Jhonathan Robinson v. VSI Construction, Inc.

              United States Court of Appeals
                        For the Eighth Circuit

                            No. 20-1383

                        Jhonathan Jontae Robinson

                    lllllllllllllllllllllPlaintiff - Appellant


              VSI Construction, Inc.; Marshall Tutt; Jay Tutt

                  lllllllllllllllllllllDefendants - Appellees

                 Appeal from United States District Court
                      for the District of Minnesota

                      Submitted: November 5, 2020
                       Filed: November 18, 2020

Before COLLOTON, KELLY, and ERICKSON, Circuit Judges.

       Jhonathan Jontae Robinson appeals after the district court1 dismissed his pro
se employment discrimination action. Having carefully reviewed the record and the
parties’ arguments on appeal, we find no basis for reversal. See Zink v. Lombardi,

783 F.3d 1089

, 1098 (8th Cir. 2015) (en banc) (per curiam) (standard of review).
Accordingly, we affirm. See 8th Cir. R. 47B.

KELLY, Circuit Judge, concurring in part and dissenting in part.

       Jhonathan Jontae Robinson alleges in his pro se complaint that Defendants
discriminated and retaliated against him on the basis of his race and perceived
disability, in violation of Title VII, the Americans with Disabilities Act, and the
Minnesota Human Rights Act. While I agree with the district court that Robinson’s
discrimination claims do not survive a motion to dismiss, I believe that he has
sufficiently pleaded a retaliation claim in his Amended Complaint.

       This court reviews de novo the grant of a motion to dismiss. See Cook v.
George’s, Inc., 

952 F.3d 935

, 938 (8th Cir. 2020); Fed. R. Civ. P. 12(b)(6). “To
survive a motion to dismiss, a complaint must contain sufficient factual matter,
accepted as true, to ‘state a claim to relief that is plausible on its face.’” Ashcroft v.

556 U.S. 662

, 678 (2009) (quoting Bell Atl. Corp. v. Twombly, 

550 U.S. 544

570 (2007)). A claim is facially plausible where “the plaintiff pleads factual content
that allows the court to draw the reasonable inference that the defendant is liable for
the misconduct alleged.” Blomker v. Jewell, 

831 F.3d 1051

, 1055 (8th Cir. 2016)

Iqbal, 556 U.S. at 678

). And we liberally construe a pro se complaint, which
“however inartfully pleaded, must be held to less stringent standards than formal
pleadings drafted by lawyers.” Erickson v. Pardus, 

551 U.S. 89

, 94 (2007).

      The Honorable David S. Doty, United States District Judge for the District of

       To establish a prima facie case for retaliation, a plaintiff must show (1) he
engaged in statutorily protected conduct, (2) he suffered an adverse employment
action, and (3) a causal connection exists between the two. Wilson v. Ark. Dep't of
Hum. Servs., 

850 F.3d 368

, 372 (8th Cir. 2017). Importantly, at the motion to dismiss
stage “[i]t is not appropriate to require a plaintiff to plead facts establishing a prima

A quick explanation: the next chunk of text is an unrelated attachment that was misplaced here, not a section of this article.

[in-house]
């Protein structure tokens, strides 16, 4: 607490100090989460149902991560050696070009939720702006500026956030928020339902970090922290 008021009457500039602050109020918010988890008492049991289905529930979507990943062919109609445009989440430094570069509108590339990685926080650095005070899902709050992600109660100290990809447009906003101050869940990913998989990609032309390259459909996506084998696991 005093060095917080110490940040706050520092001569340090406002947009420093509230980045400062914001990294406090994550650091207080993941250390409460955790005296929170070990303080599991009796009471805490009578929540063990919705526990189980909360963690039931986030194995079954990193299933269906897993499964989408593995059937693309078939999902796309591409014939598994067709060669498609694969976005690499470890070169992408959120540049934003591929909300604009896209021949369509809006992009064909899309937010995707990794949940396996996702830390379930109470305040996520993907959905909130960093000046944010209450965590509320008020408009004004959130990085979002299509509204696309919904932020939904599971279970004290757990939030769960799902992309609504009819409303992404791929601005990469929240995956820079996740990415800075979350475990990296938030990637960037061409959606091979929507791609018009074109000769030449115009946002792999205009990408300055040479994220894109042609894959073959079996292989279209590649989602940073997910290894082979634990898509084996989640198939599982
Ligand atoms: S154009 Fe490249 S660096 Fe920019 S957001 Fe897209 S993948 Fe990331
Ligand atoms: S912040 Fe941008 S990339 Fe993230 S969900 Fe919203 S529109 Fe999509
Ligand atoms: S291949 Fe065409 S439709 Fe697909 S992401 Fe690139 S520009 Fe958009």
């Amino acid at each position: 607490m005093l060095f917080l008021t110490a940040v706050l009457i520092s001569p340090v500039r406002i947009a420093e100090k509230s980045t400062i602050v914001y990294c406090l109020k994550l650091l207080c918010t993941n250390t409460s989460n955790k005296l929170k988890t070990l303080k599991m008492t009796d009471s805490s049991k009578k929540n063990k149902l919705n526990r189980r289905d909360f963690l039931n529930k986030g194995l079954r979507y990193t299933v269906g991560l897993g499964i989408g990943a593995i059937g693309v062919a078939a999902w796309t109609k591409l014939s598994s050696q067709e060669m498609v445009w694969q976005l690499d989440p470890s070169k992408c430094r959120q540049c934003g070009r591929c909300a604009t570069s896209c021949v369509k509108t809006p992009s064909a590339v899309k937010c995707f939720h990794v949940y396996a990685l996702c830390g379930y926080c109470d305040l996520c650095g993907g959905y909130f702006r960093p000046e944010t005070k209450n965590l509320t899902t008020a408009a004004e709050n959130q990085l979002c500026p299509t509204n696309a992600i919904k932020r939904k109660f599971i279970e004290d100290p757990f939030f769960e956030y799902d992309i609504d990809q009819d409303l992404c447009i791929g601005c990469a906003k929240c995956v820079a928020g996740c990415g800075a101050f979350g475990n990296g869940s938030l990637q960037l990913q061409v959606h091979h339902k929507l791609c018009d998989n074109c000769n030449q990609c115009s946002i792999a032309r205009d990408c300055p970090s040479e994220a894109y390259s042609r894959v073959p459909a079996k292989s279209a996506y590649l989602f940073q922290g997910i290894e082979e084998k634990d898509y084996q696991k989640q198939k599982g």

facie case.”

Id. (quoting Swierkiewicz v.

Sorema N.A., 

534 U.S. 506

, 511 (2002)).
Rather, “the complaint must include sufficient factual allegations to provide the
grounds on which the claim rests.” 

Blomker, 831 F.3d at 1056

(emphasis omitted)
(quoting Gregory v. Dillard’s, Inc., 

565 F.3d 464

, 473 (8th Cir. 2009) (en banc)).

       By my reading, Robinson has met that burden. In his Amended Complaint,2
Robinson alleges that he reported “all the alleged misconducts” described in the
complaint to his employer in a phone call on May 14, 2018. Liberally construing the
complaint and accepting the facts alleged as true, Robinson complained to his
employer of suspected race- and disability-based discrimination. This constitutes
statutorily protected activity. See 42 U.S.C. § 2000e-3(a); Guimaraes v. SuperValu,

674 F.3d 962

, 977–78 (8th Cir. 2012) (“This court ‘applies [Title VII retaliation
protection] broadly to cover opposition to employment actions that are not unlawful,
as long as the employee acted in a good faith, objectively reasonable belief that the
practices were unlawful.’” (quoting Pye v. Nu Aire, Inc., 

641 F.3d 1011

, 1020 (8th
Cir. 2011))). He also alleges that after the call, his employer refused to speak with
him further about his complaints and terminated him from his job. Robinson’s quick
termination plausibly alleges a causal connection between his protected activity and

        In dismissing Robinson’s retaliation claim, the district court relied on
allegations contained in the Original Complaint that were not replicated in the
Amended Complaint to conclude Robinson failed to state a claim of retaliation. But
“it is well-established that an amended complaint supercedes an original complaint
and renders the original complaint without legal effect.” In re Atlas Van Lines, Inc.,

209 F.3d 1064

, 1067 (8th Cir. 2000). Relying only on the Amended Complaint, as
we should, Robinson has sufficiently pleaded his retaliation claim.

an adverse employment action. See 

Wilson, 850 F.3d at 373

(noting that a six-week
period between protected activity and termination plausibly alleges a causal
connection for a Title VII retaliation claim). Moreover, Robinson directly alleges that
he was “stripped of his opportunity of further employment” by being terminated
because he “complained of alleged discrimination.”

      I would reverse and remand to the district court for further proceedings on
Robinson’s retaliation claim. See

id. at 372

(“Under the ‘simplified notice pleading
standard’ that governs McDonnell Douglas retaliation claims, summary judgment
motions—not motions to dismiss—should dispose of most unmeritorious claims.”).


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